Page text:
Publications archive - Waste and recycling
Key departmental publications, e.g. annual reports, budget papers and program guidelines are available in our online archive.
Much of the material listed on these archived web pages has been superseded, or served a particular purpose at a particular time. It may contain references to activities or policies that have no current application. Many archived documents may link to web pages that have moved or no longer exist, or may refer to other documents that are no longer available.
CMPS&F - Environment Australia
Appropriate technologies for the treatment of scheduled wastes
Review Report Number 4 - November 1997
The Steam Detoxification process involves very high temperature steam reforming (ie. 1100 to 15000C) to destroy hazardous wastes. Vent gases are carbon dioxide and water. The process has been developed in the USA by Synthetica, and the proponent in Australia is Environautics Pty Ltd.
Information for this review has been provided by Environautics. Independent information on the process was not available for this review. Steam Detoxification consists of a two step process, and is carried out in a Pyrolysis Detoxifier. The hydrocarbon component of the waste is first evaporated in a first-stage waste feed evaporator unit and the vaporised gases are then mixed with superheated steam and fed into a "pyrolysis reactor" where they are further electrically heated under a slight vacuum. A carbon monoxide converter oxidises the detoxified gases and an activated carbon adsorber removes the last of the trace organics and metals.
The waste feed evaporator can take a variety of forms depending on the type of hazardous waste. Vapours are first exposed to superheated steam within the evaporator unit. In this unit, steam reforming chemistry is initiated at temperatures of 300 to 6000C. Steam reforming of the hydrocarbons produces carbon monoxide, water vapour, hydrogen and a small amount of methane. After the gases are mixed with excess superheated steam they are pulled into the main reactor, where the detoxification reaction proceeds to completion.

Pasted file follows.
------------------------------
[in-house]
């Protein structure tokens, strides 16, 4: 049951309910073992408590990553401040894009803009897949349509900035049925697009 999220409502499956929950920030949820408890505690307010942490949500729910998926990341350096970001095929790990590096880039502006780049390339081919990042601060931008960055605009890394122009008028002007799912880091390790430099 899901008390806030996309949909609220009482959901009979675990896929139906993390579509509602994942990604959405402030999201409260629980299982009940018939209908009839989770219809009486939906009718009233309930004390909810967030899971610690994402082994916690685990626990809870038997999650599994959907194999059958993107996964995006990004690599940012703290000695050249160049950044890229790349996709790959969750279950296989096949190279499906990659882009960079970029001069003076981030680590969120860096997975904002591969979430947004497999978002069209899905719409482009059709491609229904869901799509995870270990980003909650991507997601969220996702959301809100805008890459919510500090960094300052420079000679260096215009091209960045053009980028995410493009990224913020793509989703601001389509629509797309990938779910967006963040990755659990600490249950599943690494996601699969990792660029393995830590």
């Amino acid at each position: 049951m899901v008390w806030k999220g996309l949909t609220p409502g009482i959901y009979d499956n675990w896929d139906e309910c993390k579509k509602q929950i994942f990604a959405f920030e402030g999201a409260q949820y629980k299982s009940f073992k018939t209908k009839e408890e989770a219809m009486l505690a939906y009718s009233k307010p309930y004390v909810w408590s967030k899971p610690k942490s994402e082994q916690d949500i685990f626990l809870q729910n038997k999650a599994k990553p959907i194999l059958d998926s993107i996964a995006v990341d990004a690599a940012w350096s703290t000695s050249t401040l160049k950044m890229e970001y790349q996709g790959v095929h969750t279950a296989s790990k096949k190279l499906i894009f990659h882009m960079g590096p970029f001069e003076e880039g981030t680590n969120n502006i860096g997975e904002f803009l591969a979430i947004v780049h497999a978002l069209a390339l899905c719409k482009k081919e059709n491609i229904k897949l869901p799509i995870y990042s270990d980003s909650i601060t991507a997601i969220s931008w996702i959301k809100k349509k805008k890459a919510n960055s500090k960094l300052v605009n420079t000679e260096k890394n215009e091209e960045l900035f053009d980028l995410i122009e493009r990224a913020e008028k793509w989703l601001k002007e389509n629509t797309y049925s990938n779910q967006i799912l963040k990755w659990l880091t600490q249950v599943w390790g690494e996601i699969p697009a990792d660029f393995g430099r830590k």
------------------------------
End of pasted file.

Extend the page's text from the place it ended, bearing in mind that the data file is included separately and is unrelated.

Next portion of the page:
The vapour stream from the evaporator unit is pulled into the steam detoxifier unit under a slight vacuum. Vaporisation of the hazardous waste can occur from drums placed in the evaporator. After the steam pyrolysis detoxifier unit removes the toxic organics, hot steam reformed gas is generated and recirculated to the evaporator acting as a carrier for more hazardous wastes. A small vent stream of treated gas is slowly released to maintain the pressure balance in the system. The system is designed to be fully automatic, with the waste handler placing the waste in the evaporator unit, selecting the waste type, and initiating the waste destruction operation.
After the carbon monoxide, carbon dioxide, water vapour and hydrogen gases are formed in the main pyrolysis reactor, a small proportion of the gases is split off from the main flow and either fed to the catalytic carbon monoxide converter, fuel cell, synthesiser, or the reclaimer. In the carbon monoxide converter excess air is added to convert the detoxified gases to carbon dioxide and water vapour. The heat of reaction released in the converter is recovered and reused in the process. The carbon monoxide converter catalyst also destroys any residual contaminants that may be present. The fuel cell can generate electric power, the synthesiser can produce organic by-products, and the hydrogen reclaimer can recover hydrogen for fuel.
Although the steam reforming process is initiated in the evaporator unit, the reaction continues as the gases are raised in temperature by the superheated steam and is completed in the pyrolysis reactor where a residence time of more than one second at elevated temperatures in the nearly isothermal reactor ensures essentially complete reaction of the waste materials. This conversion process is claimed to be significantly more effective than in high temperature incinerators where the gases are only briefly exposed to the high temperature incinerator flame. As the reactor is heated electrically the gases are free of the fuel combustion particulates common to incinerator systems.
The demonstration unit evaluated was 120 cm x 180 cm x 230 cm in size, and was transported to various treatment sites. A schematic detailing the operational features is shown in Figure 14.1.
The demonstration unit is capable of treating up to 5 drums or one ton per day, depending on the type of waste being processed.
A range of organic tracer compounds have been evaluated, with DREs of 99.99% claimed for even the most refractory organics.
With no significant oxygen but excess steam, typical aromatics such as benzene, toluene and naphthalene were reduced from percent levels to ppm levels. The compound 2,3,7,8 TCDD was not detected at the detection limit of 0.2 picogram/L. Detailed GC/MS analysis of the gas stream indicates that the aromatic emissions are above that expected based on equilibrium thermodynamic relationships, but are well below levels that would pose a significant risk.